Physics is intended to provide a more in-depth study of the physical universe. In preceding years students should have developed a basic understanding of the macroscopic and microscopic world of forces, motion, waves, light, and electricity. The physics course will expand upon that prior knowledge and further develop both. The curriculum will also seek to teach the symbolic and mathematical world of formulas and symbols used in physics. The major concepts covered are kinematics, forces and motion, work and energy, waves, sound and light, electricity and magnetism, and nuclear physics.
Students at this level should show development in their ability and understanding of scientific inquiry. The units contain experiments and projects that seek to develop a deeper conceptual meaning for students and actively engage them. The continued exposure to science concepts and scientific inquiry will serve to improve the students’ skill and understanding.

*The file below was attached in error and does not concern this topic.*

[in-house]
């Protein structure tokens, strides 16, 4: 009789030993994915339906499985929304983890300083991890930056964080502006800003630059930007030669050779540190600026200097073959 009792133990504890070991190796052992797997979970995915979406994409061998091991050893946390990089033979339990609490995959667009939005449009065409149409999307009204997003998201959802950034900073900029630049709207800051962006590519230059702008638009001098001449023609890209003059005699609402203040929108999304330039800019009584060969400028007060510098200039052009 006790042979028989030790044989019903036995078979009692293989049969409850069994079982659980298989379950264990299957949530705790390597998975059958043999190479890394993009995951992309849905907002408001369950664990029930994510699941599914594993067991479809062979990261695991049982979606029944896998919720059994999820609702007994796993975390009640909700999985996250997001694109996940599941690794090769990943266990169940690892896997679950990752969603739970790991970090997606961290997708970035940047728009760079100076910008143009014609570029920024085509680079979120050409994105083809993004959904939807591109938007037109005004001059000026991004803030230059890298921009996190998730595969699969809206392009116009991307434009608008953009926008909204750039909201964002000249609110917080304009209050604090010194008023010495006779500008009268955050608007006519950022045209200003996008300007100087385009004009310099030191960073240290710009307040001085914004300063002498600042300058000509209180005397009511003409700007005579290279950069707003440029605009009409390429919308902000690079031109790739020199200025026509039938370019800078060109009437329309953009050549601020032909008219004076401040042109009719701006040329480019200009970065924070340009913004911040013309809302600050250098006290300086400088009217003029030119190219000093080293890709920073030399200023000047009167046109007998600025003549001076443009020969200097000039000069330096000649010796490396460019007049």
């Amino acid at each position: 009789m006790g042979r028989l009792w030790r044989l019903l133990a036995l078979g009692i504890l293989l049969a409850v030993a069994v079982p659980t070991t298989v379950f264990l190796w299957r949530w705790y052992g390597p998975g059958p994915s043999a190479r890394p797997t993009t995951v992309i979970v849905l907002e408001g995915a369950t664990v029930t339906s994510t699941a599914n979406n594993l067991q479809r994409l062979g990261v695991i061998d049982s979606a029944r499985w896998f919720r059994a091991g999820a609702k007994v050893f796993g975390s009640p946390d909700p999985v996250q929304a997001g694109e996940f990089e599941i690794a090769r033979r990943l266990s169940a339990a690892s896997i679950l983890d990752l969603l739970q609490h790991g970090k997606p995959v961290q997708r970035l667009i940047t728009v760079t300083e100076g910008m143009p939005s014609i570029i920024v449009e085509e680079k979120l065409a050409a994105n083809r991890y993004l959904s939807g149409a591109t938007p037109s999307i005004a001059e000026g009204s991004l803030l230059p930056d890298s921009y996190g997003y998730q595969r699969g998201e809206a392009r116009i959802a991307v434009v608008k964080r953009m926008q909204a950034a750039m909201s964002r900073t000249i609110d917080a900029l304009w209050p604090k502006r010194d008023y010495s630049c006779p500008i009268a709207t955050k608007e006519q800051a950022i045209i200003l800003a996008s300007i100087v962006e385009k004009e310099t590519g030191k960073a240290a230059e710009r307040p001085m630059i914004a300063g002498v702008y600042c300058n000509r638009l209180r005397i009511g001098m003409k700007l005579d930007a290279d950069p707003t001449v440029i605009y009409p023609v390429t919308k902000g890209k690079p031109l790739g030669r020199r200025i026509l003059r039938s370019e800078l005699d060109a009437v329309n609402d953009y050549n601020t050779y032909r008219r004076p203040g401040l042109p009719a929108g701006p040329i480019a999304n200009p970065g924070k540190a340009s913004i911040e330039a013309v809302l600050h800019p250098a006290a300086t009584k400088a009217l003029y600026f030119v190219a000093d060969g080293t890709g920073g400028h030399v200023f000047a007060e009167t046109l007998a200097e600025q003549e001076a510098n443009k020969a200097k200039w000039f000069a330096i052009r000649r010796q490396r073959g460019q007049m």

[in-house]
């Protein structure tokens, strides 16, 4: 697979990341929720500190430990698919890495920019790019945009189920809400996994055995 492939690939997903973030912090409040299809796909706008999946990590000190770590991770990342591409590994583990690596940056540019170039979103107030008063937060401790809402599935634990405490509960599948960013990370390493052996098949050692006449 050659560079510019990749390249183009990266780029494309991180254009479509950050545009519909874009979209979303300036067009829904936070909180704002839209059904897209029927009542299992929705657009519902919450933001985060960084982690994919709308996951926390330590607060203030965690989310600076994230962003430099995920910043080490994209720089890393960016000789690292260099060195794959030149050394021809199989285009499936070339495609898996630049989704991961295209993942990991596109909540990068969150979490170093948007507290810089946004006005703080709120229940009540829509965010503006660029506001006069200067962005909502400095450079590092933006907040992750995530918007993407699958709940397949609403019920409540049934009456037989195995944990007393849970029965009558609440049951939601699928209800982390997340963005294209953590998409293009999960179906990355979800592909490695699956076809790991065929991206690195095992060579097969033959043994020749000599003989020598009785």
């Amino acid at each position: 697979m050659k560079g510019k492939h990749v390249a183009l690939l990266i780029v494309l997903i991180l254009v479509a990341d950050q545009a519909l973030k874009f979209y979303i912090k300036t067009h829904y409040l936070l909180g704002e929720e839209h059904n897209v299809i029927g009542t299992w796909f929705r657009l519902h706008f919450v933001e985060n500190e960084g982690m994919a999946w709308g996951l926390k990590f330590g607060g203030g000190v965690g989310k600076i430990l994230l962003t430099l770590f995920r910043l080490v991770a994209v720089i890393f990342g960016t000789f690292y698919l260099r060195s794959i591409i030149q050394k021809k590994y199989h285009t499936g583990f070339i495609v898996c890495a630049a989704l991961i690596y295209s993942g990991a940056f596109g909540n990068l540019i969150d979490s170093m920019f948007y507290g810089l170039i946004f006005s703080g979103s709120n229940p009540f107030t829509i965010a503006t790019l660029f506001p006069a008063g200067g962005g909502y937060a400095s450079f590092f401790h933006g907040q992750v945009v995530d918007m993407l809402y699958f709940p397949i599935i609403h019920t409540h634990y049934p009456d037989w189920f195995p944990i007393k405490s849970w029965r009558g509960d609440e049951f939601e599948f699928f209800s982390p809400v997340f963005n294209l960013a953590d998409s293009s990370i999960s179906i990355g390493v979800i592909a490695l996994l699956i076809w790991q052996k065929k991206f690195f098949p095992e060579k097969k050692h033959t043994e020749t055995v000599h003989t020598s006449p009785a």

Physics should be preceded by Algebra I and II courses and geometry. Upon completion of the course, students should be able to do the following:
- Use scalars and vectors to visualize and calculate concepts of motion.
- Articulate Newton’s and Kepler’s laws of motion.
- Demonstrate an understanding of how energy is transferred and changed from one form to another.
- Describe how sound and light waves act and react.
- Differentiate between static and current electricity and describe each one.
- Know the relationship between magnetism and electricity.
- Have a general understanding of atomic theory, including fusion and fission.
Eric Layton, Jen Seretan, Mollie Kottek, Patrick Kailey